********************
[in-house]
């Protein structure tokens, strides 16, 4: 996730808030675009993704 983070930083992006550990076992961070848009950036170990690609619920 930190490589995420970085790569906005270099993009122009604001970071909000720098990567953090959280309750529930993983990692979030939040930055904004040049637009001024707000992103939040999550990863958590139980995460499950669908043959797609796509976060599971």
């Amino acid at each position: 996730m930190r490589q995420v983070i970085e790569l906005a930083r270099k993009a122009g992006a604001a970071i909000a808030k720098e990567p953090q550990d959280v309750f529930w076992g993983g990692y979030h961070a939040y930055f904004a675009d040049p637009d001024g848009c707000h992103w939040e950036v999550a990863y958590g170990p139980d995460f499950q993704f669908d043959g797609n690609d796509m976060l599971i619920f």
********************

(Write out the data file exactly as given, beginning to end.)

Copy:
[in-house]
């Protein structure tokens, strides 16, 4: 996730808030675009993704 983070930083992006550990076992961070848009950036170990690609619920 930190490589995420970085790569906005270099993009122009604001970071909000720098990567953090959280309750529930993983990692979030939040930055904004040049637009001024707000992103939040999550990863958590139980995460499950669908043959797609796509976060599971």
């Amino acid at each position: 996730m930190r490589q995420v983070i970085e790569l906005a930083r270099k993009a122009g992006a604001a970071i909000a808030k720098e990567p953090q550990d959280v309750f529930w076992g993983g990692y979030h961070a939040y930055f904004a675009d040049p637009d001024g848009c707000h992103w939040e950036v999550a990863y958590g170990p139980d995460f499950q993704f669908d043959g797609n690609d796509m976060l599971i619920f």